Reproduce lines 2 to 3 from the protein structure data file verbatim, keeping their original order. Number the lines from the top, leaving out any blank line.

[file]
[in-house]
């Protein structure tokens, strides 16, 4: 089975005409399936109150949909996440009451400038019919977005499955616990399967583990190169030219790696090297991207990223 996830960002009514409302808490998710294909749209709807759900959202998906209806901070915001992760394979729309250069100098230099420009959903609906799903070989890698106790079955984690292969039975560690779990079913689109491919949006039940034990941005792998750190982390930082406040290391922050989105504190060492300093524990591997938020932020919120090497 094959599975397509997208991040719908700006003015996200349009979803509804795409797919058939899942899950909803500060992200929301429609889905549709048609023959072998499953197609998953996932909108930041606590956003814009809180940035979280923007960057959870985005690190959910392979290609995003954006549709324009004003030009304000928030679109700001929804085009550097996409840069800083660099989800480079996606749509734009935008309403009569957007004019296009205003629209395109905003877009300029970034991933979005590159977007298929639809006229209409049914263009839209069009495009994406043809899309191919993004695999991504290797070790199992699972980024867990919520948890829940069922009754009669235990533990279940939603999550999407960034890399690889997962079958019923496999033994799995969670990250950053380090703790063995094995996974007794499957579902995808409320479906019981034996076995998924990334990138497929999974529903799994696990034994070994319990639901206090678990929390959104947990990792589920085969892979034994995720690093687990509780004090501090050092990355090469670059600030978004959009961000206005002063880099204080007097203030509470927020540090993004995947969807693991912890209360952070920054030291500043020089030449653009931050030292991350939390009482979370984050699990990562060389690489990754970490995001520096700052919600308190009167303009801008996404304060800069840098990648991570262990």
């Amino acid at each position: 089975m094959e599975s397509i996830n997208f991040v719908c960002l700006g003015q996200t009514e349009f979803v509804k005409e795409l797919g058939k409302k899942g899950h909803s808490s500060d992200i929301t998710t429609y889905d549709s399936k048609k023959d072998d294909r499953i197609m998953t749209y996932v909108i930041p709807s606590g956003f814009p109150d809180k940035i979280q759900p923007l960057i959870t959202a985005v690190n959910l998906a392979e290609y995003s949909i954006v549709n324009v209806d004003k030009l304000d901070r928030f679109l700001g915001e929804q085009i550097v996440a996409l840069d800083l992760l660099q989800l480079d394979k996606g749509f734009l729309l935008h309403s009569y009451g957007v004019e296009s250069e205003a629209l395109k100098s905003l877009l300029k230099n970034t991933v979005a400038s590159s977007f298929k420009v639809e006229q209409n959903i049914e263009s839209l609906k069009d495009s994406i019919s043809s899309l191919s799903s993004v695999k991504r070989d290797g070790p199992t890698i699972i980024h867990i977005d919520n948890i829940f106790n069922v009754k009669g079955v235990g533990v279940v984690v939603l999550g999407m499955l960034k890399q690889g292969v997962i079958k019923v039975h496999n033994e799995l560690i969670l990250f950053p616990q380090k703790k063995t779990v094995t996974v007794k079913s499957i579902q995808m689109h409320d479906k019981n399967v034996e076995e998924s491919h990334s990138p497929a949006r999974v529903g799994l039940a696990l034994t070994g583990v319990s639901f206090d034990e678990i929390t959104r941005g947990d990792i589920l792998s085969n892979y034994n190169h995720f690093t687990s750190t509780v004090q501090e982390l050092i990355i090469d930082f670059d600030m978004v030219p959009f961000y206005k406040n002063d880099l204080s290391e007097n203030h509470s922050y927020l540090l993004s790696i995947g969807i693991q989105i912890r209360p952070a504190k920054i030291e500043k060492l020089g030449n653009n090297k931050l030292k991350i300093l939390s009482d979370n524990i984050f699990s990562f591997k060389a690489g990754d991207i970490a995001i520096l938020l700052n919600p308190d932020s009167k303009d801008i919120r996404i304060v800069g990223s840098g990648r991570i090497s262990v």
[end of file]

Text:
């Protein structure tokens, strides 16, 4: 089975005409399936109150949909996440009451400038019919977005499955616990399967583990190169030219790696090297991207990223 996830960002009514409302808490998710294909749209709807759900959202998906209806901070915001992760394979729309250069100098230099420009959903609906799903070989890698106790079955984690292969039975560690779990079913689109491919949006039940034990941005792998750190982390930082406040290391922050989105504190060492300093524990591997938020932020919120090497 094959599975397509997208991040719908700006003015996200349009979803509804795409797919058939899942899950909803500060992200929301429609889905549709048609023959072998499953197609998953996932909108930041606590956003814009809180940035979280923007960057959870985005690190959910392979290609995003954006549709324009004003030009304000928030679109700001929804085009550097996409840069800083660099989800480079996606749509734009935008309403009569957007004019296009205003629209395109905003877009300029970034991933979005590159977007298929639809006229209409049914263009839209069009495009994406043809899309191919993004695999991504290797070790199992699972980024867990919520948890829940069922009754009669235990533990279940939603999550999407960034890399690889997962079958019923496999033994799995969670990250950053380090703790063995094995996974007794499957579902995808409320479906019981034996076995998924990334990138497929999974529903799994696990034994070994319990639901206090678990929390959104947990990792589920085969892979034994995720690093687990509780004090501090050092990355090469670059600030978004959009961000206005002063880099204080007097203030509470927020540090993004995947969807693991912890209360952070920054030291500043020089030449653009931050030292991350939390009482979370984050699990990562060389690489990754970490995001520096700052919600308190009167303009801008996404304060800069840098990648991570262990």
């Amino acid at each position: 089975m094959e599975s397509i996830n997208f991040v719908c960002l700006g003015q996200t009514e349009f979803v509804k005409e795409l797919g058939k409302k899942g899950h909803s808490s500060d992200i929301t998710t429609y889905d549709s399936k048609k023959d072998d294909r499953i197609m998953t749209y996932v909108i930041p709807s606590g956003f814009p109150d809180k940035i979280q759900p923007l960057i959870t959202a985005v690190n959910l998906a392979e290609y995003s949909i954006v549709n324009v209806d004003k030009l304000d901070r928030f679109l700001g915001e929804q085009i550097v996440a996409l840069d800083l992760l660099q989800l480079d394979k996606g749509f734009l729309l935008h309403s009569y009451g957007v004019e296009s250069e205003a629209l395109k100098s905003l877009l300029k230099n970034t991933v979005a400038s590159s977007f298929k420009v639809e006229q209409n959903i049914e263009s839209l609906k069009d495009s994406i019919s043809s899309l191919s799903s993004v695999k991504r070989d290797g070790p199992t890698i699972i980024h867990i977005d919520n948890i829940f106790n069922v009754k009669g079955v235990g533990v279940v984690v939603l999550g999407m499955l960034k890399q690889g292969v997962i079958k019923v039975h496999n033994e799995l560690i969670l990250f950053p616990q380090k703790k063995t779990v094995t996974v007794k079913s499957i579902q995808m689109h409320d479906k019981n399967v034996e076995e998924s491919h990334s990138p497929a949006r999974v529903g799994l039940a696990l034994t070994g583990v319990s639901f206090d034990e678990i929390t959104r941005g947990d990792i589920l792998s085969n892979y034994n190169h995720f690093t687990s750190t509780v004090q501090e982390l050092i990355i090469d930082f670059d600030m978004v030219p959009f961000y206005k406040n002063d880099l204080s290391e007097n203030h509470s922050y927020l540090l993004s790696i995947g969807i693991q989105i912890r209360p952070a504190k920054i030291e500043k060492l020089g030449n653009n090297k931050l030292k991350i300093l939390s009482d979370n524990i984050f699990s990562f591997k060389a690489g990754d991207i970490a995001i520096l938020l700052n919600p308190d932020s009167k303009d801008i919120r996404i304060v800069g990223s840098g990648r991570i090497s262990v």